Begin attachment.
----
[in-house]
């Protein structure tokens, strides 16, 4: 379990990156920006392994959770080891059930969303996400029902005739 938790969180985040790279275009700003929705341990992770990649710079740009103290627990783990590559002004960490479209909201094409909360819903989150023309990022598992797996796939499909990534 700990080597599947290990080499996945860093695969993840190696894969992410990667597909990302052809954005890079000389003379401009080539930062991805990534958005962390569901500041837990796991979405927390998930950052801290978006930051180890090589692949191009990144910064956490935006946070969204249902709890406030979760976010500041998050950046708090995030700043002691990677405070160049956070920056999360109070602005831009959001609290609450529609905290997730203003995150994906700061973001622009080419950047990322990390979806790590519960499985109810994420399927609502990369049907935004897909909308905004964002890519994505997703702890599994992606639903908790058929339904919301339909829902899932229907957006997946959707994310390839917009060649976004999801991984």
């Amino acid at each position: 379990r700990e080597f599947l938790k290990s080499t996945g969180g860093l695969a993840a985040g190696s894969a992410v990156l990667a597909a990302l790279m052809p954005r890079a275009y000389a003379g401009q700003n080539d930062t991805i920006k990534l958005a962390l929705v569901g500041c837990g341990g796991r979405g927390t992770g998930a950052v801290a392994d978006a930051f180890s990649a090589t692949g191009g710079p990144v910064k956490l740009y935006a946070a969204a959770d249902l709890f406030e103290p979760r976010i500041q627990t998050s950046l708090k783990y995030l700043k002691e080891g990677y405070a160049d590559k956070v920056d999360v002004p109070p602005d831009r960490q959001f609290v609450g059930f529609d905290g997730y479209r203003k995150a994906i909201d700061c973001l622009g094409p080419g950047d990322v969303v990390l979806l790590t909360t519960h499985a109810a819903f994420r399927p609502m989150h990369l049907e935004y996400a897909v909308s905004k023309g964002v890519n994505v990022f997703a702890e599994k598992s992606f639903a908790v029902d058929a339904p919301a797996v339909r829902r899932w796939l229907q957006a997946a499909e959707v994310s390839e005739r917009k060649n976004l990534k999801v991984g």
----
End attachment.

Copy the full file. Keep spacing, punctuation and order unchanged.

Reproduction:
[in-house]
């Protein structure tokens, strides 16, 4: 379990990156920006392994959770080891059930969303996400029902005739 938790969180985040790279275009700003929705341990992770990649710079740009103290627990783990590559002004960490479209909201094409909360819903989150023309990022598992797996796939499909990534 700990080597599947290990080499996945860093695969993840190696894969992410990667597909990302052809954005890079000389003379401009080539930062991805990534958005962390569901500041837990796991979405927390998930950052801290978006930051180890090589692949191009990144910064956490935006946070969204249902709890406030979760976010500041998050950046708090995030700043002691990677405070160049956070920056999360109070602005831009959001609290609450529609905290997730203003995150994906700061973001622009080419950047990322990390979806790590519960499985109810994420399927609502990369049907935004897909909308905004964002890519994505997703702890599994992606639903908790058929339904919301339909829902899932229907957006997946959707994310390839917009060649976004999801991984």
């Amino acid at each position: 379990r700990e080597f599947l938790k290990s080499t996945g969180g860093l695969a993840a985040g190696s894969a992410v990156l990667a597909a990302l790279m052809p954005r890079a275009y000389a003379g401009q700003n080539d930062t991805i920006k990534l958005a962390l929705v569901g500041c837990g341990g796991r979405g927390t992770g998930a950052v801290a392994d978006a930051f180890s990649a090589t692949g191009g710079p990144v910064k956490l740009y935006a946070a969204a959770d249902l709890f406030e103290p979760r976010i500041q627990t998050s950046l708090k783990y995030l700043k002691e080891g990677y405070a160049d590559k956070v920056d999360v002004p109070p602005d831009r960490q959001f609290v609450g059930f529609d905290g997730y479209r203003k995150a994906i909201d700061c973001l622009g094409p080419g950047d990322v969303v990390l979806l790590t909360t519960h499985a109810a819903f994420r399927p609502m989150h990369l049907e935004y996400a897909v909308s905004k023309g964002v890519n994505v990022f997703a702890e599994k598992s992606f639903a908790v029902d058929a339904p919301a797996v339909r829902r899932w796939l229907q957006a997946a499909e959707v994310s390839e005739r917009k060649n976004l990534k999801v991984g």